According to the Charlotte Transportation Department (CDOT), there is an average of one pedestrian death every other week in this city. In response, the Vision Zero plan, implemented by CDOT, intends to completely eliminate all traffic-related deaths and serious injuries by 2030, but the program needs participation and support from those that shape our city.
Where does that put the design world when it comes to pedestrian safety? It puts us, civil engineers and landscape architects, at the forefront of the effort to make cities safer for the community at large. At LandDesign, we recognize our role in shaping communities and our influence on rapidly-growing cities like Charlotte. This is why we incorporate pedestrian safety elements into our projects. We use design elements such as pedestrian refuge islands, dedicated bike lanes and wide multi-use paths to make Charlotte a safer community.
According to the National Highway Traffic Safety Administration (NHTSA), 76% of pedestrian fatalities happen in urban settings. Rea Farms, a new mixed use development in one of Charlotte’s most loved suburbs, is a great example of where we have used a variety of elements to create a safe and enjoyable experience for people, as the area becomes more urbanized. We included crosswalks to connect the neighborhood to the south of Ardrey Kell Road so the community has a safe way to access the development. Sidewalks are designed to run along Ardrey Kell extending to Stone Creek Ranch, the neighboring community to the west. This too will encourage pedestrians to partake in the new mixed use area, while giving them a protected way to get there.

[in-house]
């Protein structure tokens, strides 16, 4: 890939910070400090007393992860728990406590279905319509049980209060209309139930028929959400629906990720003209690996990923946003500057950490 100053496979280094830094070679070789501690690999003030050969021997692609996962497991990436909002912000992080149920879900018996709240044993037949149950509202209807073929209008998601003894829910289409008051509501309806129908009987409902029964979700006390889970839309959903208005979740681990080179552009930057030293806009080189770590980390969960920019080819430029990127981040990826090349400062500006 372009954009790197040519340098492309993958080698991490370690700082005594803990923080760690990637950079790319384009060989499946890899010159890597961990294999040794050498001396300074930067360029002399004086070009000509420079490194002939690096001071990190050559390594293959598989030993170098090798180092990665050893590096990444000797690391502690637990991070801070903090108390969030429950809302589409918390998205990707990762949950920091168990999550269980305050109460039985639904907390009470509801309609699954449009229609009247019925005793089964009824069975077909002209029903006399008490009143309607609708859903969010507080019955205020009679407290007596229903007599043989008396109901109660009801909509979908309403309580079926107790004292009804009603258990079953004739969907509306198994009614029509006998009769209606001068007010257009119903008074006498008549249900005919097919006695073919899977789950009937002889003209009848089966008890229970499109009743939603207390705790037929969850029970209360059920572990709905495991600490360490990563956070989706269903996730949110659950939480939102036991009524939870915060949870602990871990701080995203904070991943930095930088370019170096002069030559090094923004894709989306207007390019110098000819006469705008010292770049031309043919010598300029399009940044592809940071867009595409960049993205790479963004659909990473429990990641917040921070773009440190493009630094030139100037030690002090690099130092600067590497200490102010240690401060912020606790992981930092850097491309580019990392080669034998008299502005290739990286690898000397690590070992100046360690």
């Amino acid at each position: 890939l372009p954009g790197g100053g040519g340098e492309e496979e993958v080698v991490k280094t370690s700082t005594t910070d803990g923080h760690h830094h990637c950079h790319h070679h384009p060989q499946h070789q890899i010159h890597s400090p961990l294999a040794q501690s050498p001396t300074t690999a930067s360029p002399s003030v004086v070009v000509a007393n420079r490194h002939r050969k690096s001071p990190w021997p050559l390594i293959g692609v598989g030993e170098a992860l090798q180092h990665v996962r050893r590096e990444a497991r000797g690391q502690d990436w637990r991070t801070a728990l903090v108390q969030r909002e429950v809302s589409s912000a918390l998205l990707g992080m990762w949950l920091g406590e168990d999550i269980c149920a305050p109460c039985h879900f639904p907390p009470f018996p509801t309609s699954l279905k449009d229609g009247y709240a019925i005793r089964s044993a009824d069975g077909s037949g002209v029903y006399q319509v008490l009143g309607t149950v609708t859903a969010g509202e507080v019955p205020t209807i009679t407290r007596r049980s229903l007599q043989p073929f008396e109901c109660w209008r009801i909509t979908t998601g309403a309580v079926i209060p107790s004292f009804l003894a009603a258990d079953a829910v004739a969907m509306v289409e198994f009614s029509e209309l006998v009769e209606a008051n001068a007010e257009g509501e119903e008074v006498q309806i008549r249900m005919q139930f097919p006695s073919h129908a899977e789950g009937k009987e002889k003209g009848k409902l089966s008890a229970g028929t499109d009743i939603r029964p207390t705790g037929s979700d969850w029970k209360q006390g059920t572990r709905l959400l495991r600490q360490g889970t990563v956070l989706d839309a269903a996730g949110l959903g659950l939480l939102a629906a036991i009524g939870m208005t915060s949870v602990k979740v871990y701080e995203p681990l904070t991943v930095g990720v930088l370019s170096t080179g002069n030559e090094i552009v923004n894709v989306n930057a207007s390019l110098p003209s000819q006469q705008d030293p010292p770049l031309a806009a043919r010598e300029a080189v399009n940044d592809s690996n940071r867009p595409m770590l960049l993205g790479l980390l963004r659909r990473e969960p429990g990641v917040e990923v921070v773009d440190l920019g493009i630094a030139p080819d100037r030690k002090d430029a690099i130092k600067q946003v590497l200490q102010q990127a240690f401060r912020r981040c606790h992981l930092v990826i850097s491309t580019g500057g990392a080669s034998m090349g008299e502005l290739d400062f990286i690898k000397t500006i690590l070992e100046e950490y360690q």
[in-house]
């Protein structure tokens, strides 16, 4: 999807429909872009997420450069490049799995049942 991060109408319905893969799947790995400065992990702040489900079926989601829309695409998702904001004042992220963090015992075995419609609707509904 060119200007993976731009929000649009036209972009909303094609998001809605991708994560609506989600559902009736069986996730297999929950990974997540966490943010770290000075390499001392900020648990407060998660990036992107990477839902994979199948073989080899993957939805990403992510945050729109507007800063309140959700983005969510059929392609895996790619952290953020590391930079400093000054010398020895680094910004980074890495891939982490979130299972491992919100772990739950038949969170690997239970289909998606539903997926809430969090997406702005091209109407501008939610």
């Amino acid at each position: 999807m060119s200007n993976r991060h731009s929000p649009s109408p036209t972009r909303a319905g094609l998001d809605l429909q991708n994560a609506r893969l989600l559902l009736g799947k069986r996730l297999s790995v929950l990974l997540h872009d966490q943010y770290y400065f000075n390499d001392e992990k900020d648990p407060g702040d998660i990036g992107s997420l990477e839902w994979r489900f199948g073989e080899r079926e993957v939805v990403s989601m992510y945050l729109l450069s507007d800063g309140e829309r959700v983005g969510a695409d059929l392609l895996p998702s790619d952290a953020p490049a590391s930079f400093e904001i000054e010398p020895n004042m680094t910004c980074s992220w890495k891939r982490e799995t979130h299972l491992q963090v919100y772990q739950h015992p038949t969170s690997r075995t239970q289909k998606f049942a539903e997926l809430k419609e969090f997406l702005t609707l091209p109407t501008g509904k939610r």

Pedestrian fatalities are located outside of intersections 72% of the time, says the National Highway Traffic Safety Administration (NHTSA).
Pedestrian refuge islands provide people on foot a safe place to stop if they cannot make it across the road within the allotted time. Camp North End has several pedestrian refuges at intersections and at mid-bock crossings, giving people more protected places to cross the street. Our design of mid-block crossings discourage crossing outside of these designated areas, keeping people safe at the crossing locations.
Many of our projects have reshaped intersections to make the crosswalk more perpendicular to the street, which gives the walker a shorter distance to travel in the roadway. The idea of designing a city around personal motor vehicles is changing to the idea of designing for the non-motorist. Pedestrian and non-motorist safety is very important as the city continues to grow and change. Dedicated bike lanes give more room to motor vehicles and cyclists so they can share the road in a safer way. It allows the novice biker to feel comfortable navigating the roadways without fear of incident with a vehicle.
On the bridge on Providence Road over I-485 in Charlotte, we incorporated green thermoplastic paint at the high conflict point where motorists have to turn across the bike lane. This increases visibility to motorist and draws extra attention to the problem area.
There are over 40 growing cities currently committed to the Vision Zero initiative throughout the United States.
In our office across the nation, it’s exciting to be a part of teams across the country working to create safer communities for pedestrians and cyclists!
Janalyn Newchurch, PE Associate + Civil Engineer